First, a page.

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Keith Don’t Go

Optimize Blog - October 28, 2010 - 0 comments

The aging rocker Keith Richards is currently in the spotlight with the launch of his newly released and perhaps somewhat controversial autobiography. The Rolling Stones band member appears to be revered and disliked in equal measure, from those that think he is cool and the embodiment of the Rock’n’Roll superstar to those that feel he is way past his sell by date.
For most of us – love him or loath him – he continues to confound as a miracle of the tenacity of the human body to persist despite years of abuse. At 66 years of age Mr. Richards (‘Keef’ to many) continues to cultivate the image and persona with which we are all too familiar – he embodies the unconventional, rebellious, theatrical spirit that keeps music and particularly Rock interesting. Perhaps just another crowd-pleasing sex-drugs-and-rock’n’roll cliché or perhaps a clever character portrayal aimed at continuing to cultivate the music business financial phenomenon that is The Rolling Stones.
Whatever the reality, Mr. Richards has consistently received widespread critical acclaim for both his songwriting and his musicianship and songs such as “Angie”, “As Tears Go By” and “Let’s Spend the Night Together” continue to be played regularly and to a global audience.
At 66, he’s forced to publicly inhabit a cartoon of what people expect him to be beneath which a far more complex and calculating character can quietly manoeuvre. The reality is that Mr. Richards, when away from the studio and stage, is a somewhat different character – for example he is an avid (and well respected) book collector with a substantial and significant library.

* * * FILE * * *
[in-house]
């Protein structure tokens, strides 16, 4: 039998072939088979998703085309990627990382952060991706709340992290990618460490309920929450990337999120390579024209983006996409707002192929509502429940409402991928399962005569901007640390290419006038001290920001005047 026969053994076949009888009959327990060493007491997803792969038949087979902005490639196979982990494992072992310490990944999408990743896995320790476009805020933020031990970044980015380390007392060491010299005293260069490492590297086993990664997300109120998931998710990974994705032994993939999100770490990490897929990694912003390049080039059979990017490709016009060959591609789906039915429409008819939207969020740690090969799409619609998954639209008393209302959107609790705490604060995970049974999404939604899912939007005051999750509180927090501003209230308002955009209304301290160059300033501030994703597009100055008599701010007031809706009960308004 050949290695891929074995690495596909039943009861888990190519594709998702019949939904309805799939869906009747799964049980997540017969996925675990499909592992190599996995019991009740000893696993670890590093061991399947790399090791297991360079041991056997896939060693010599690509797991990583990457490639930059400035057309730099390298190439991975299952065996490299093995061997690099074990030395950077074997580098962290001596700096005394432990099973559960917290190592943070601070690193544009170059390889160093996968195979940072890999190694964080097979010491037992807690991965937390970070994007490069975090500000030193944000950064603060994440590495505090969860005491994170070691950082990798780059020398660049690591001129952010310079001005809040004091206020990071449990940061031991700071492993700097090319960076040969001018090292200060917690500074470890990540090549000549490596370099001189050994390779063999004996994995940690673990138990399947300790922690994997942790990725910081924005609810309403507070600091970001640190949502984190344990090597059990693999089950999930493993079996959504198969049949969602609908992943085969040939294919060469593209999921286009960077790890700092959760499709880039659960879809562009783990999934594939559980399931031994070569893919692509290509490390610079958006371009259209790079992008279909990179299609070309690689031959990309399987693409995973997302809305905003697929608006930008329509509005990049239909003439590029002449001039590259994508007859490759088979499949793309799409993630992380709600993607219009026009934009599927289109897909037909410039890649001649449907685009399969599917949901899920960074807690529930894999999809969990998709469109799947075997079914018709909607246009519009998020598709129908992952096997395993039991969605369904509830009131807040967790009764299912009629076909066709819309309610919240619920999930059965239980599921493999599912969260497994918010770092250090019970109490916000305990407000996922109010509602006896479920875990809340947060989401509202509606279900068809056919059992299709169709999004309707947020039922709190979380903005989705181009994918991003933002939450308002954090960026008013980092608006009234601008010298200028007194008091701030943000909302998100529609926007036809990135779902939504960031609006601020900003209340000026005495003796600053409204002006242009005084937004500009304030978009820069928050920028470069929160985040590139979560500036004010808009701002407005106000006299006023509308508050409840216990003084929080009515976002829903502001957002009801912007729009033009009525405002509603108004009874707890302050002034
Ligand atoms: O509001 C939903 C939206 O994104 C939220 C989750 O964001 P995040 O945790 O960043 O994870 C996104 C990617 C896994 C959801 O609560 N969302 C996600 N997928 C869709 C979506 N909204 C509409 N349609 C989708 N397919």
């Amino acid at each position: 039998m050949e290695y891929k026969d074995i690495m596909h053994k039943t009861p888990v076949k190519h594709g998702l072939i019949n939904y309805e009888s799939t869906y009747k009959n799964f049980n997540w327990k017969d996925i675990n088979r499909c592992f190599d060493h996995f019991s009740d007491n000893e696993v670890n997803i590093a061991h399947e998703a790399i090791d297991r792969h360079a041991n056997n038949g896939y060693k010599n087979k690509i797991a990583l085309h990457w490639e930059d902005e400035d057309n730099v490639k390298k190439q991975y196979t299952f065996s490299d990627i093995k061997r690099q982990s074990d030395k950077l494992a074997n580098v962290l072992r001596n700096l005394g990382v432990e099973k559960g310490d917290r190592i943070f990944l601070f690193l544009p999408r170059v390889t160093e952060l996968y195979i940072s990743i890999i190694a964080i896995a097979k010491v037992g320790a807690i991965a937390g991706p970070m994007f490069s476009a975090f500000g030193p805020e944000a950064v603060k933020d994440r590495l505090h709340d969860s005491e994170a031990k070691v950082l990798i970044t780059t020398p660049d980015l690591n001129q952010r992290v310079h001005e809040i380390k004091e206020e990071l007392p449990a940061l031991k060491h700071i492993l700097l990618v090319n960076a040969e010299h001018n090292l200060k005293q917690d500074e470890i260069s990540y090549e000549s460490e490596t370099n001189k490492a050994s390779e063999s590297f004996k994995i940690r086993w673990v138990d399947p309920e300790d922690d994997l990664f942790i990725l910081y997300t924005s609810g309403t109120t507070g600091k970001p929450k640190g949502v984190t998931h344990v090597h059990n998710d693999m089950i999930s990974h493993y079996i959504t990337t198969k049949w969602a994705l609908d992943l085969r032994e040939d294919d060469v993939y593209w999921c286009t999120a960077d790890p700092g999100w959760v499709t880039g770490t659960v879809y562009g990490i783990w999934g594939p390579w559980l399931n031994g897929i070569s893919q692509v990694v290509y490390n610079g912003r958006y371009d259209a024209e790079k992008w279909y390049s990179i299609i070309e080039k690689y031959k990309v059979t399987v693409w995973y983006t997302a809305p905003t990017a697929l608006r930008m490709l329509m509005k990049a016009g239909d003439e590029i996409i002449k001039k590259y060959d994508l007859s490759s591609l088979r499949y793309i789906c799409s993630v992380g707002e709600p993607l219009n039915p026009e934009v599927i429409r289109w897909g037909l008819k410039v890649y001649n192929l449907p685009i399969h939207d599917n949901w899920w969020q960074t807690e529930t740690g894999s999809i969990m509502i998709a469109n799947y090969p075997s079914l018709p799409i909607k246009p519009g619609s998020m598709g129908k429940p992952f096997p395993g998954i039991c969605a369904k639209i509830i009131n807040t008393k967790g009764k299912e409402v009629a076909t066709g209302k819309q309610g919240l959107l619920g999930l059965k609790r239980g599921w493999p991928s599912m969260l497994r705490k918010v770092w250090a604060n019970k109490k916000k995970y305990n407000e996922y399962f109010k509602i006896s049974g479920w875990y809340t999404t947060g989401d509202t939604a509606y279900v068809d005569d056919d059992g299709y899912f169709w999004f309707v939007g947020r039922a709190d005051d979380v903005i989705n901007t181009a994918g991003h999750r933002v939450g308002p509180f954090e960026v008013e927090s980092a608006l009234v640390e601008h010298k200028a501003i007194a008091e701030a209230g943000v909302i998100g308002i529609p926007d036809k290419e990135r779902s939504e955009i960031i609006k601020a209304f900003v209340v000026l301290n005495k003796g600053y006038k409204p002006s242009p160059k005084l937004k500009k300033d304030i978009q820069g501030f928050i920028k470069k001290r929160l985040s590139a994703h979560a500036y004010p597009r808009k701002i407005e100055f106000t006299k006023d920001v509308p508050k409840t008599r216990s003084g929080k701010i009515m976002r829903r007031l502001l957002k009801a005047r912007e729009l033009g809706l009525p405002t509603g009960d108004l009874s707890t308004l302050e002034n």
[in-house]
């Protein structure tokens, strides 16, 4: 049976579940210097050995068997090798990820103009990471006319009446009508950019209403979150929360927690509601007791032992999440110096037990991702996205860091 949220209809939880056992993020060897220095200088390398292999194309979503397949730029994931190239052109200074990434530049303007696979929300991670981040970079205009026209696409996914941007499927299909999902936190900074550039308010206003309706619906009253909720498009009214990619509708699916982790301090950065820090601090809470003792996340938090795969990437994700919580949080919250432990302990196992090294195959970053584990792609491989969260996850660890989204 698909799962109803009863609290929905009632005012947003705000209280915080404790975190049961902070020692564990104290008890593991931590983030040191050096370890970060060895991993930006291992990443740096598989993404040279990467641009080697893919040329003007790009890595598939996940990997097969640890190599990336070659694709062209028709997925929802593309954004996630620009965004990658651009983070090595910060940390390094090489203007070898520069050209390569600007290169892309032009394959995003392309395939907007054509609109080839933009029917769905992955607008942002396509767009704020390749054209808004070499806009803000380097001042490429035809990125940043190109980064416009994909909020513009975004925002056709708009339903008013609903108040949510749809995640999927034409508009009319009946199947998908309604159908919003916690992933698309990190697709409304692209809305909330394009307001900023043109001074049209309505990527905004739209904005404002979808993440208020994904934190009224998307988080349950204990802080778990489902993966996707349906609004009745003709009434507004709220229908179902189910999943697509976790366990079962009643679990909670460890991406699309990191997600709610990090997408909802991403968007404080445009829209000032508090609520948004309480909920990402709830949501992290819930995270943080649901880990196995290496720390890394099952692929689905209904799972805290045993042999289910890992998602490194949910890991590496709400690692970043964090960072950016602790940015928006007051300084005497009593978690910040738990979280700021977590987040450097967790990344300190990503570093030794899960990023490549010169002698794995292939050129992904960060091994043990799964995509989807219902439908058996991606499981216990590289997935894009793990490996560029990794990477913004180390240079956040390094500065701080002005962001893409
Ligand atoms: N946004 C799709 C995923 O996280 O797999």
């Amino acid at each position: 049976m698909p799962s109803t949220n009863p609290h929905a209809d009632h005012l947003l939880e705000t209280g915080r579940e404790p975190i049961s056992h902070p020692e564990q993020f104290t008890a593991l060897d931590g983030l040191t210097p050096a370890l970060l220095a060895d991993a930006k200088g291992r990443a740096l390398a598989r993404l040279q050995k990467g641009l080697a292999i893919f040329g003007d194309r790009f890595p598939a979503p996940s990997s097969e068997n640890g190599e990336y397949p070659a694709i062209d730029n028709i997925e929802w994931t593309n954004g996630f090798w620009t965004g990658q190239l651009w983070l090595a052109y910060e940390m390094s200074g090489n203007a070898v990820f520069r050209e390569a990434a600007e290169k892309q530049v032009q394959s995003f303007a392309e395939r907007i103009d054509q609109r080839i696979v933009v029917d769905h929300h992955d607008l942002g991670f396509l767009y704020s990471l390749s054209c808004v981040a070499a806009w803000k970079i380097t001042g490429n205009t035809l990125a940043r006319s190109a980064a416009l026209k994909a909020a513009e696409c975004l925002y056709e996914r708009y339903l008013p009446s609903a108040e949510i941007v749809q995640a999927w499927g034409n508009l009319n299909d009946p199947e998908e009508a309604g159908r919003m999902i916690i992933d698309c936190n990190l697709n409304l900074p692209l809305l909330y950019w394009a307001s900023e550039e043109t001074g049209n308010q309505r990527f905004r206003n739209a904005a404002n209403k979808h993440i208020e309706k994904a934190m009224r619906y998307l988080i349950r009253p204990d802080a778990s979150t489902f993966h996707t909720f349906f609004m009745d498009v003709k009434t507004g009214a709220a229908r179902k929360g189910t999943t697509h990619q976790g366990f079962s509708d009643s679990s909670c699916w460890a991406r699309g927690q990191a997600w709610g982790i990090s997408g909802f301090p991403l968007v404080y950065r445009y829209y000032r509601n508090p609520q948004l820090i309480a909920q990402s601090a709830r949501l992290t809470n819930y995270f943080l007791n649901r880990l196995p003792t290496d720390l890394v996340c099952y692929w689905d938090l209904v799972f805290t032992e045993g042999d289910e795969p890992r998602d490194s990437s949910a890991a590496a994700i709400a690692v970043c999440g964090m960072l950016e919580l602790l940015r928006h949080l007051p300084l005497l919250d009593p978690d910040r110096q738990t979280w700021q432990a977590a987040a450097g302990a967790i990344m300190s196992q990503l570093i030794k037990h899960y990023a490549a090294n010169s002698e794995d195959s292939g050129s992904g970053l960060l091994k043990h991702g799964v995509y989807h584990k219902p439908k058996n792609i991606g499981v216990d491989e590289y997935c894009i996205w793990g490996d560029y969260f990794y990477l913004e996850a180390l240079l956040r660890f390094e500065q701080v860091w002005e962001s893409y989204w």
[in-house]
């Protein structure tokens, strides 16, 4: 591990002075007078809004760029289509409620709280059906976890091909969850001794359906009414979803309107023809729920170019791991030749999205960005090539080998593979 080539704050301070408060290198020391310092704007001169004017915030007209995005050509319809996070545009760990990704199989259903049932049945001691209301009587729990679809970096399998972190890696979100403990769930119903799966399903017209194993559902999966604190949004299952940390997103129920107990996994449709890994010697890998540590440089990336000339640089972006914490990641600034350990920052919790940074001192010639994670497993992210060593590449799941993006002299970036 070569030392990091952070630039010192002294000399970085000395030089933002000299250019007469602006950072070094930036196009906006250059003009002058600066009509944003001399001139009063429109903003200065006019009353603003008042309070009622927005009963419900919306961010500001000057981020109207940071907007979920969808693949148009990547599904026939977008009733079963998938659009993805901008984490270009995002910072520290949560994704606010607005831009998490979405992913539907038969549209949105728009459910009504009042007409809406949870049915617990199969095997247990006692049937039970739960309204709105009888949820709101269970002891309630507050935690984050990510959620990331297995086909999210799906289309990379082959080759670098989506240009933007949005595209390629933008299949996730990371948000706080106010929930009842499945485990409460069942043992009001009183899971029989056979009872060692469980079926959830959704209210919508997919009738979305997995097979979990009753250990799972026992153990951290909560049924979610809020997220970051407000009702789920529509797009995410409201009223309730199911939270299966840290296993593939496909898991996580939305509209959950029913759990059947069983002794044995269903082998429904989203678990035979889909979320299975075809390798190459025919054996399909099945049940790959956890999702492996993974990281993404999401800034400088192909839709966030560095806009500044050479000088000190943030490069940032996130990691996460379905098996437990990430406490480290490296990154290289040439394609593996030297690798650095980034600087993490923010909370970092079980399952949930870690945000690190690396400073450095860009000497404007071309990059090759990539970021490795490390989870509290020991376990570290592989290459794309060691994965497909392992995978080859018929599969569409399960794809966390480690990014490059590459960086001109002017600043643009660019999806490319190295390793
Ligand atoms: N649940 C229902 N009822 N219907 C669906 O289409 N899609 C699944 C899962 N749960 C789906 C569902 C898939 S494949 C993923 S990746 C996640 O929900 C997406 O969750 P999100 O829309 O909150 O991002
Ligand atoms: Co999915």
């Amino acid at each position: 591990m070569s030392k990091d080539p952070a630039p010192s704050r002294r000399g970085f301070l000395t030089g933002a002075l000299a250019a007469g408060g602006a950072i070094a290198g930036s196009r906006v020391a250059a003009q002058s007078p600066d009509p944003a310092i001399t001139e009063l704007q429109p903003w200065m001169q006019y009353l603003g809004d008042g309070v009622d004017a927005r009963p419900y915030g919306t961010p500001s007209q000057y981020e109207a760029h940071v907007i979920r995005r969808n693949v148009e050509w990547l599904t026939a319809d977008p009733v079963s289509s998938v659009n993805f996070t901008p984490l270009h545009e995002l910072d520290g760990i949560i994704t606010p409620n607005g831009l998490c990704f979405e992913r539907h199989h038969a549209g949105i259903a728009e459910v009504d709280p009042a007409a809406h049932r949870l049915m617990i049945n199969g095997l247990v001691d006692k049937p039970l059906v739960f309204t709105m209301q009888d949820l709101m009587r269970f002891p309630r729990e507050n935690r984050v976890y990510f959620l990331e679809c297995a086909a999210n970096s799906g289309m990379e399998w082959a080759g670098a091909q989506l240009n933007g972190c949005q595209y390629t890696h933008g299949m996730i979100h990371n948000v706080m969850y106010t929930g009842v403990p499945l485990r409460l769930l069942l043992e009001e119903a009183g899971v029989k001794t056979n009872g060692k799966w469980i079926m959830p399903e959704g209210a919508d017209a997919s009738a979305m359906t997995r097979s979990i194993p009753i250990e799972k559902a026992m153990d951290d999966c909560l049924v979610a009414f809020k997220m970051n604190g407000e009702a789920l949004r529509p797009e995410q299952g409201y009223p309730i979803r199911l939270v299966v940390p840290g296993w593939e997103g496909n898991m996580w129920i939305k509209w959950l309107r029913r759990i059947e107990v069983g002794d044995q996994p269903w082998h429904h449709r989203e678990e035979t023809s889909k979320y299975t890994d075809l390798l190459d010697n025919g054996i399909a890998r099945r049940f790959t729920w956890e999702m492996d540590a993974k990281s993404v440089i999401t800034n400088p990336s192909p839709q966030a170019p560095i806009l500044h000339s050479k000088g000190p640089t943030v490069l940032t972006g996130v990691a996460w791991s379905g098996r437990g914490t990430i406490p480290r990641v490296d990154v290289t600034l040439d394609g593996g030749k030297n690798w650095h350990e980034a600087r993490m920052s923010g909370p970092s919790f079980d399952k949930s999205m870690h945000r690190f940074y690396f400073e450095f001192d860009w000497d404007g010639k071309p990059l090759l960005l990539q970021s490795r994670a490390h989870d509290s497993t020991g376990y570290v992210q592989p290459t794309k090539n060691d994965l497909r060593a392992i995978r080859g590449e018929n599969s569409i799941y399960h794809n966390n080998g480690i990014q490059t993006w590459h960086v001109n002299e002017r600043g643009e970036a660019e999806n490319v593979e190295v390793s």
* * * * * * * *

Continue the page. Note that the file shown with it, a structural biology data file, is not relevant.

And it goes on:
And here is the lesson for us as leaders. Despite what we may want to be or despite what might come naturally to us, as leaders we need to constantly have our ‘game face’ on. We have to work hard at cultivating the image or persona as a leader but not at some superficial layer. We too have complexities of character beneath but as leaders we do have a role to play. There are certain expectations of us and we need to fulfill those expectations.
Remember that others take their lead from us. If we openly display our dissatisfaction, frustration or irritation at the latest corporate decision that we do not agree with, others will pick up on that and therefore we shouldn’t be surprised if our view is copied by the people within our teams.
Are we allowed to have a bad day – yes. Are we allowed to show it – no. Work hard at developing the uniform of leadership – metaphorically speaking and do not underestimate the impact that your moods or transparency might have on your teams.
If ‘Keef’ can uphold the persona for over 45 years, then as managers we should strive for the same although definitely without the use of artificial stimulants, cigarettes and alcohol. Our stimulants should be the people within our teams, their engagement and what they can achieve…

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